Thomas Hrabik

Tom Hrabik Photo
Professional Title


  • B.S., 1993, University of Wisconsin Stevens Point
  • M.S., 1995, University of Wisconsin Madison
  • Ph.D., 1999, University of Wisconsin Madison

Curriculum Vitae

My Google Scholar Page


Aquatic Ecology, Fisheries, Hydroacoustics

My research program examines several aspects of fisheries ecology. Current projects are focused on studying the interactions between exotic and native fishes, the effects of climate change on habitat quality for cold water fishes, nutrient regeneration and ecology of vertically migrating fauna in Lake Superior, individual based modeling and stream ecology. While this group of topics is diverse, each is important for they are focused on examining the influence of human induced environmental change on aquatic communities. Fish populations are a vital source of revenue for economic interests in sport and commercial fisheries, as well as a vital link in ecosystem processes that influence water quality. Understanding linkages between aquatic species and ecosystems is vital to predicting the effects of changing the natural environment.

Recent Publications

  • Dobosenski, J. W.* Larson, J. Stasburg, T.R. Hrabik. 2020. Variable invasion dynamics of rainbow smelt create complex genetic structure across the Great Lakes Region.  J. Great Lakes. Res.  46:382-390.

  • Keyler, T.D.*, B. Matthias, T.R. Hrabik. 2019.  Siscowet lake charr (Salvelinus namaycush siscowet) visual foraging habitat in relation to daily and seasonal light cycles.  Hydrobiologia 840:77-88.

  • Keyler, T.D.*, T.R. Hrabik, et al. 2019. Effect of Light Intensity and Substrate Type on Siscowet Lake Trout (Salvelinus namaycush siscowet) Predation on Deepwater Sculpin (Myoxocephalus thompsonii).  Hydrobiologia 840: 63-76.

  • Sass, G.G., S.L. Shaw, T. P. Rooney, A. L. Rypel, J. K. Raabe, Q. Smith, T. R. Hrabik, and S. Toshner.  2019. Coarse woody habitat and inland lake fisheries: knowns, unknowns, and key uncertainties.  Lake and Reservoir Management 35:382-395.

  • Olson, K.W.* T. Krabbenhoft, T.R. Hrabik, B. Mendsaikhan and O.P. Jensen.  2019. Pelagic-littoral trophic polymorphism in Hovsgol grayling Thymallus nigrescens from Lake Hovsgol, Mongolia.  Ecol. Freshw. Fish. 28:411-423. DOI: 10.1111/eff.12464


    • BIOL 5833 Stream Ecology
    • BIOL 3835 Freshwater Ecology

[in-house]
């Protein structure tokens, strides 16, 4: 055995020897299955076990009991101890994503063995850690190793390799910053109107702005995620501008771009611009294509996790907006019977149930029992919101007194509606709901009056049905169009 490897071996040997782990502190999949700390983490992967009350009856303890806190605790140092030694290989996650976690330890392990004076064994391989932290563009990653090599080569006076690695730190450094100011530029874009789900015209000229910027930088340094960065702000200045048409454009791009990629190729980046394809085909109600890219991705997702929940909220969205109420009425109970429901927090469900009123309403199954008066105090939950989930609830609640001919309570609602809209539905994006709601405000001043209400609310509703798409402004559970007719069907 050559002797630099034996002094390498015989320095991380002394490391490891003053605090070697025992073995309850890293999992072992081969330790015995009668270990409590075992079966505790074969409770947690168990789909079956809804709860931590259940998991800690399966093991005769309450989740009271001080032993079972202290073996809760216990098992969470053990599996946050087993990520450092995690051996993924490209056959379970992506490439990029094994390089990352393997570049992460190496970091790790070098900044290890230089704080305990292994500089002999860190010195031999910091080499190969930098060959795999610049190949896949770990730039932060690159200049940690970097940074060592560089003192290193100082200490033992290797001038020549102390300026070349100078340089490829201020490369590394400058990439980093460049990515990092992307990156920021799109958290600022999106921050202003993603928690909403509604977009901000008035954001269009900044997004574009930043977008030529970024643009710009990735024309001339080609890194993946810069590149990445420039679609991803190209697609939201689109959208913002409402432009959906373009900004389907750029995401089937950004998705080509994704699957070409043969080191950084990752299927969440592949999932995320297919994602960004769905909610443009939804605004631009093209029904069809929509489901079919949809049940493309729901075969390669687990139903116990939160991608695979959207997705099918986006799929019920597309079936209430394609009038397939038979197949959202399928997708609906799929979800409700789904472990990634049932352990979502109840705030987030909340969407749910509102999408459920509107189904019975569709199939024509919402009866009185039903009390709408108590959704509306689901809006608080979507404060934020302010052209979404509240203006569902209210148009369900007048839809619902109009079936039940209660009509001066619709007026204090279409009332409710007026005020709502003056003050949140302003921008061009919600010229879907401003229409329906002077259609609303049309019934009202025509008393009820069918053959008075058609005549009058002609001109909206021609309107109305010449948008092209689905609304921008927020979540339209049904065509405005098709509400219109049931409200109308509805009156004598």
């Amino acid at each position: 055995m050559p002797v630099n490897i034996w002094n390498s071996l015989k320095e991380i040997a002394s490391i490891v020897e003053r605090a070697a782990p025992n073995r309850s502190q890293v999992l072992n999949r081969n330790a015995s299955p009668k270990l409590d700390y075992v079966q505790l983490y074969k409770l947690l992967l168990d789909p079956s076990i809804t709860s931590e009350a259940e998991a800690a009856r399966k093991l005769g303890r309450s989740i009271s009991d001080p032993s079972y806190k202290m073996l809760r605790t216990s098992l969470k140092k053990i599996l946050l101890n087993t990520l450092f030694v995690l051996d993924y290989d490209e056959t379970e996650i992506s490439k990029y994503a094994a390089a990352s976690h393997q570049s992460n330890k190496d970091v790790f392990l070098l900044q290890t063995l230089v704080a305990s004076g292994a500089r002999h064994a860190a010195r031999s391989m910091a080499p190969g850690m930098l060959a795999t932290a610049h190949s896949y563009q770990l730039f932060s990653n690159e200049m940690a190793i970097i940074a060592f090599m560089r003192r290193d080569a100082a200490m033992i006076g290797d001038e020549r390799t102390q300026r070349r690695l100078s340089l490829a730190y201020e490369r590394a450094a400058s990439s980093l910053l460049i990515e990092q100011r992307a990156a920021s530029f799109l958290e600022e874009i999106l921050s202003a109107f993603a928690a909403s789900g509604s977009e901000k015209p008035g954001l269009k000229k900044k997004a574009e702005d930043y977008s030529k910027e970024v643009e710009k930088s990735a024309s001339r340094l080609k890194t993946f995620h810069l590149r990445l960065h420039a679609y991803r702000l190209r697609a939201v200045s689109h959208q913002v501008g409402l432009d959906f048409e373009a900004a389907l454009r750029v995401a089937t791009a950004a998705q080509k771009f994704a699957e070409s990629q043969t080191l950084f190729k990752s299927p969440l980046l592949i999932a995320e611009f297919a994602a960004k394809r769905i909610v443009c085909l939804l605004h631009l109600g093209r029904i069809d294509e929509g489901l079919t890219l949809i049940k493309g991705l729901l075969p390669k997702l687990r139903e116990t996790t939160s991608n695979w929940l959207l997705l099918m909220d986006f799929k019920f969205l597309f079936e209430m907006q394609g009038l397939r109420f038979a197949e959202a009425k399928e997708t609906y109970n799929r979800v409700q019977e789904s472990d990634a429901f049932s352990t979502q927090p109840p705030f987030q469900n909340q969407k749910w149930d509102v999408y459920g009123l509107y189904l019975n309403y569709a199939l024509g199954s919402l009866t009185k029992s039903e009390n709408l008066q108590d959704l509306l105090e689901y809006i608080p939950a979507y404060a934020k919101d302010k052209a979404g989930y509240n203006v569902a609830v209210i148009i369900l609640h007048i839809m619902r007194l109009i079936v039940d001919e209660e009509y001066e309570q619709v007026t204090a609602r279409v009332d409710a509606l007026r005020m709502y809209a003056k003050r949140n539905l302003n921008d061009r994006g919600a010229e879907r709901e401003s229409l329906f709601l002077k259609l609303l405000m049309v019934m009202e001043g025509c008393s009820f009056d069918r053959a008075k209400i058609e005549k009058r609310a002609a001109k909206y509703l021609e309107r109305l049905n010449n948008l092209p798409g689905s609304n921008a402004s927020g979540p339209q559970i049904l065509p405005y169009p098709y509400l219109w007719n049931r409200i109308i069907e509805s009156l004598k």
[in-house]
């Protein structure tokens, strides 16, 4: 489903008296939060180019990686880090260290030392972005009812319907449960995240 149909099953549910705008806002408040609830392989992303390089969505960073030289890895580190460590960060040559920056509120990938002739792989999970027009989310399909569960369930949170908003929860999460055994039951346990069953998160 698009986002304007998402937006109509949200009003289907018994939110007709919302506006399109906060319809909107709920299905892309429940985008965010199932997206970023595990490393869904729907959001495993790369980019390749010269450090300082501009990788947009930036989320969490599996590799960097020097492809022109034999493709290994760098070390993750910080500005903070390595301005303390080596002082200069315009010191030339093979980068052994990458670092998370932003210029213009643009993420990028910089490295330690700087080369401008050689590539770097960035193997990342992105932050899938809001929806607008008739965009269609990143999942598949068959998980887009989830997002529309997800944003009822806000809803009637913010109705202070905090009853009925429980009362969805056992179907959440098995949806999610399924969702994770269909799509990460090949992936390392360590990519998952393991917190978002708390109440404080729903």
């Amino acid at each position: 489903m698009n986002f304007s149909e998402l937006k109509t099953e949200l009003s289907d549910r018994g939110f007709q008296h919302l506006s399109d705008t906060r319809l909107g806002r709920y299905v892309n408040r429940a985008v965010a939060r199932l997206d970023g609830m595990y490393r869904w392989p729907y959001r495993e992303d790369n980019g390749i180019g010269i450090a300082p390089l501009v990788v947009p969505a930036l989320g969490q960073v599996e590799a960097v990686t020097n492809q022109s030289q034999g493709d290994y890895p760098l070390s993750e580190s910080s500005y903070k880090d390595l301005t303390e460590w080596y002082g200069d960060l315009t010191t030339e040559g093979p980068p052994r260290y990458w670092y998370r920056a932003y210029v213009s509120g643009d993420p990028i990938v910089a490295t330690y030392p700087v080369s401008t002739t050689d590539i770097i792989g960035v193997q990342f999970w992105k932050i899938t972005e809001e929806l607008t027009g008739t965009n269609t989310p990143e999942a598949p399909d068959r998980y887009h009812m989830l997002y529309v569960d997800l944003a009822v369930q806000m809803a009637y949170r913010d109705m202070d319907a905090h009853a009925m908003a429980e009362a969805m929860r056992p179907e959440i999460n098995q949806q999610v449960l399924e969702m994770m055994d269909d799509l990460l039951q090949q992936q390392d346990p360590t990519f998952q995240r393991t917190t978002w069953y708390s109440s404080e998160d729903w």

• BIOL 4761 Ichthyology
    • BIOL 5805 Fisheries Ecology
    • BIOL 2802 Ecology Lab
    • IBS 8201 Ecological Processes

Current Graduate Student Projects

  • Noland Michels, (M.S., Integrated Biosciences) (co-advisor w/Mensinger)
  • Quinnlan Smith (M.S., Integrated Biosciences)
  • Danny McCann (M.S., Integrated Biosciences)


  • Bryan Matthias, Postdoc Associate

Recently Completed Graduate Student Projects

  • Bradley Dawson (M.S., Integrated Biosciences) (co-advisor w/Hoffman)-- Dietary Niche and Growth Rate of the Nonnative Tubenose Goby (Proterorhinus semilunaris) in the Lake Superior Basin
  • Ryan Grow (M.S., Integrated Biosciences)-- Comparison of down-looking to multi-directional acoustic density estimates of pelagic fishes in Lake Superior
  • Jamie Dobosenski (M.S., Integrated Biosciences). Thesis –Investigating invasive population genetics of rainbow smelt (Osmerus mordaz) in Laurentian Great Lakes region
  • Trevor Keylor (Ph.D., Integrated Biosciences). Dissertation – Visual Sensitivity, Behavior, and Habitat of Select North American Fishes.
  • Matt Pawlowski (M.S., Integrated Biosciences) (co-advisor w/Branstrator). Thesis – Contribution of invasive spiny water flea (Bythotrephes longimanus) to the Lake Superior food web.
  • Ian Harding (M.S., Integrated Biosciences) (co-advisor w/Branstrator). Thesis – Long-term changes in growth and consumption by cisco (Coregonus artedi) in Lake Superior

Recent UROP Student Projects

  • Nathan Kamm, Growth and foraging characteristics of age-0 walleye under varying light conditions. 


Fishing, skiing, scuba diving, canoeing, and camping.